Clinical and Experimental Nephrology

, Volume 14, Issue 3, pp 244–247

Does pregnancy increase graft loss in female renal allograft recipients?

  • Numan Gorgulu
  • Berna Yelken
  • Yasar Caliskan
  • Aydin Turkmen
  • Mehmet Sukru Sever
Original Article

DOI: 10.1007/s10157-009-0263-6

Cite this article as:
Gorgulu, N., Yelken, B., Caliskan, Y. et al. Clin Exp Nephrol (2010) 14: 244. doi:10.1007/s10157-009-0263-6

Abstract

Background

Although many transplanted women who were previously infertile can conceive during the posttransplant period, maternal and fetal complications are likely. We evaluated the effect of pregnancy after renal transplantation in this study.

Methods

We retrospectively evaluated female renal transplant recipients who became pregnant. Age- and transplantation time-matched nonpregnant patients were used as a control group. We analyzed data regarding the demographic features of the pregnant patients, their serum creatinine levels before pregnancy, during pregnancy and during the postpartum period until now, immunosuppressive drugs, complications during pregnancy and fetal complications.

Results

In total 57 patients were included in this study. We divided the transplanted patients into two groups: 22 deliveries in 19 patients (delivery group) and 38 nonpregnant patients (control group). The mean follow-up durations and ages of transplantation were similar in the two groups. There was no significant difference in the mean serum creatinine values of the two groups (p = 0.42). Regarding immunosuppressive drugs, there was no significant difference between the two groups (p = 0.23). The frequencies of chronic hypertension, proteinuria, use of erythropoietin, and urinary tract infection were not statistically significantly different between the two groups (p = 0.31, 0.59, 0.36, 0.28, respectively). There were also no significant differences noted in graft and patient survival between the groups (p = 0.577).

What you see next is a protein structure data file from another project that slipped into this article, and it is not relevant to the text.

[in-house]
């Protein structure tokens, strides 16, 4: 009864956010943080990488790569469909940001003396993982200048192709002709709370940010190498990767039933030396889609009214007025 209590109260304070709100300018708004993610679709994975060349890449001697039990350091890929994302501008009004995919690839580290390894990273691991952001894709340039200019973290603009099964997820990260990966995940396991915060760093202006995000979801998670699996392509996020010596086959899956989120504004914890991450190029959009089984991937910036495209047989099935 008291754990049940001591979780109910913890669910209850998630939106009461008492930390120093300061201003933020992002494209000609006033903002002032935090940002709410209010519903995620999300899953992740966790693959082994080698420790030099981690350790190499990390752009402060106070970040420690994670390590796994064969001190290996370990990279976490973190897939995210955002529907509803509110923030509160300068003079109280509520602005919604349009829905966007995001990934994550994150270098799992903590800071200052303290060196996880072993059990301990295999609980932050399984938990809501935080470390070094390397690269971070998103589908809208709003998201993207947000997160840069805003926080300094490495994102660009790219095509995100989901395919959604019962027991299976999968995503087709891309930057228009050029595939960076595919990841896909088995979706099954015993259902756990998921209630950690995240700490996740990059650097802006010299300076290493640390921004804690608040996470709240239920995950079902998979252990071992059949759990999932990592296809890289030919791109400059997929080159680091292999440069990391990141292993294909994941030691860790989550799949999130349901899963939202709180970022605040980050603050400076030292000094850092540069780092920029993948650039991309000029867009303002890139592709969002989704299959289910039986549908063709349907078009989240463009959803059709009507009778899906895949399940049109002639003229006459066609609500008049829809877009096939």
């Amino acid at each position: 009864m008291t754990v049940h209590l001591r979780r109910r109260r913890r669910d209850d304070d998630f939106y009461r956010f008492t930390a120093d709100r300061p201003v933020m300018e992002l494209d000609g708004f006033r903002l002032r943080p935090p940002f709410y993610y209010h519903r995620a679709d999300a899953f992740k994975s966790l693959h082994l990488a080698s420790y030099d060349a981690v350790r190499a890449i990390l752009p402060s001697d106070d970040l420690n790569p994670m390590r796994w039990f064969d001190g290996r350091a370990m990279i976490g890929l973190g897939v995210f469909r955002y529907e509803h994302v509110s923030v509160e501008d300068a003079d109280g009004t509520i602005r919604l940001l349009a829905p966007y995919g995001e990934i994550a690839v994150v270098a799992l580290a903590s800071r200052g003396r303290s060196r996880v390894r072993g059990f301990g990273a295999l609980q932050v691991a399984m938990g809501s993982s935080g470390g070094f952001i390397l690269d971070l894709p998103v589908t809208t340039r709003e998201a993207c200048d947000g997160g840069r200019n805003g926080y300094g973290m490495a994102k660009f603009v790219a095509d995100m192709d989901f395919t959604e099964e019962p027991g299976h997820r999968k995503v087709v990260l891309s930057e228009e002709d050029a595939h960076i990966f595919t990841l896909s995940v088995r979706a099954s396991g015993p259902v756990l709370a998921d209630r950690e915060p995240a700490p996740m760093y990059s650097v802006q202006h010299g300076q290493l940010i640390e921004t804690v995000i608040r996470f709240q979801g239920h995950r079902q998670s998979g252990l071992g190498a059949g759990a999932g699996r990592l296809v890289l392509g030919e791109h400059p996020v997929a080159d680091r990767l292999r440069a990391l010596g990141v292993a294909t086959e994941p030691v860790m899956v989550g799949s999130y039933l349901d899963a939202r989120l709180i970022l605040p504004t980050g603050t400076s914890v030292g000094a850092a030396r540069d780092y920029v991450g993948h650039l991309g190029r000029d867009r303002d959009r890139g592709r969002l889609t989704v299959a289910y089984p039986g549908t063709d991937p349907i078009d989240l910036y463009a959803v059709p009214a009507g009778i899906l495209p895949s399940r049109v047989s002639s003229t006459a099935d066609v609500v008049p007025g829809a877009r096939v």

Conclusion

Female transplant recipients who have stable creatinine levels, insignificant proteinuria, and normal blood pressure or controlled hypertension may become pregnant, and they can have successful pregnancies. Their graft functions and survivals are not affected by gestation.

Keywords

Renal transplantation Pregnancy Graft failure 

Copyright information

© Japanese Society of Nephrology 2010

Authors and Affiliations

  • Numan Gorgulu
    • 1
  • Berna Yelken
    • 1
  • Yasar Caliskan
    • 1
  • Aydin Turkmen
    • 1
  • Mehmet Sukru Sever
    • 1
  1. 1.Division of Nephrology, Department of Internal Medicine, Istanbul Faculty of MedicineIstanbul UniversityIstanbulTurkey

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